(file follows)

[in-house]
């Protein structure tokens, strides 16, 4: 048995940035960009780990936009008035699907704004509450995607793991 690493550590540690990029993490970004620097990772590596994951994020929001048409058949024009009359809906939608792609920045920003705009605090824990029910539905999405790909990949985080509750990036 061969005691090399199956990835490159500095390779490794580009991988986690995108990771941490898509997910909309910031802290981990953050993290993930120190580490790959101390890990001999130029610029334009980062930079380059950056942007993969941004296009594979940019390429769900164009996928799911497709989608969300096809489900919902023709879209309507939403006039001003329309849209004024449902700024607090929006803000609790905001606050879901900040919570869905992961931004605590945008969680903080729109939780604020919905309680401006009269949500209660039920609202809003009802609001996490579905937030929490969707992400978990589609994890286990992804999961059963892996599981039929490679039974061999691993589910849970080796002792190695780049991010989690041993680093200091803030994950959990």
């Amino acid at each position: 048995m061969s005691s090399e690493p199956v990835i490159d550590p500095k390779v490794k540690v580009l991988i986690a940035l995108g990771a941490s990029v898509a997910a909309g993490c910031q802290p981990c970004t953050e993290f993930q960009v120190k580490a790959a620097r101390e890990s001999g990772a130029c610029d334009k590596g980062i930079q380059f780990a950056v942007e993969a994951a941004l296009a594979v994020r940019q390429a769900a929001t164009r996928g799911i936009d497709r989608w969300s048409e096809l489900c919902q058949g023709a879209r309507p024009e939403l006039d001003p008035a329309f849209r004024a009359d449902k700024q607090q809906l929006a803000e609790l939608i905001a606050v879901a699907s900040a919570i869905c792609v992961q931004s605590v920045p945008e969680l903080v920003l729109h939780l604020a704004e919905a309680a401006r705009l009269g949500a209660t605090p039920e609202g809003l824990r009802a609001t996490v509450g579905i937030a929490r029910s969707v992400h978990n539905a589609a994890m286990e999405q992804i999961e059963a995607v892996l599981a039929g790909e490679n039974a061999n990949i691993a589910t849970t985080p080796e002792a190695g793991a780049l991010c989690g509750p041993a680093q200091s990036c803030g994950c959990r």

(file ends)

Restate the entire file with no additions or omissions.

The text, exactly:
[in-house]
């Protein structure tokens, strides 16, 4: 048995940035960009780990936009008035699907704004509450995607793991 690493550590540690990029993490970004620097990772590596994951994020929001048409058949024009009359809906939608792609920045920003705009605090824990029910539905999405790909990949985080509750990036 061969005691090399199956990835490159500095390779490794580009991988986690995108990771941490898509997910909309910031802290981990953050993290993930120190580490790959101390890990001999130029610029334009980062930079380059950056942007993969941004296009594979940019390429769900164009996928799911497709989608969300096809489900919902023709879209309507939403006039001003329309849209004024449902700024607090929006803000609790905001606050879901900040919570869905992961931004605590945008969680903080729109939780604020919905309680401006009269949500209660039920609202809003009802609001996490579905937030929490969707992400978990589609994890286990992804999961059963892996599981039929490679039974061999691993589910849970080796002792190695780049991010989690041993680093200091803030994950959990």
């Amino acid at each position: 048995m061969s005691s090399e690493p199956v990835i490159d550590p500095k390779v490794k540690v580009l991988i986690a940035l995108g990771a941490s990029v898509a997910a909309g993490c910031q802290p981990c970004t953050e993290f993930q960009v120190k580490a790959a620097r101390e890990s001999g990772a130029c610029d334009k590596g980062i930079q380059f780990a950056v942007e993969a994951a941004l296009a594979v994020r940019q390429a769900a929001t164009r996928g799911i936009d497709r989608w969300s048409e096809l489900c919902q058949g023709a879209r309507p024009e939403l006039d001003p008035a329309f849209r004024a009359d449902k700024q607090q809906l929006a803000e609790l939608i905001a606050v879901a699907s900040a919570i869905c792609v992961q931004s605590v920045p945008e969680l903080v920003l729109h939780l604020a704004e919905a309680a401006r705009l009269g949500a209660t605090p039920e609202g809003l824990r009802a609001t996490v509450g579905i937030a929490r029910s969707v992400h978990n539905a589609a994890m286990e999405q992804i999961e059963a995607v892996l599981a039929g790909e490679n039974a061999n990949i691993a589910t849970t985080p080796e002792a190695g793991a780049l991010c989690g509750p041993a680093q200091s990036c803030g994950c959990r």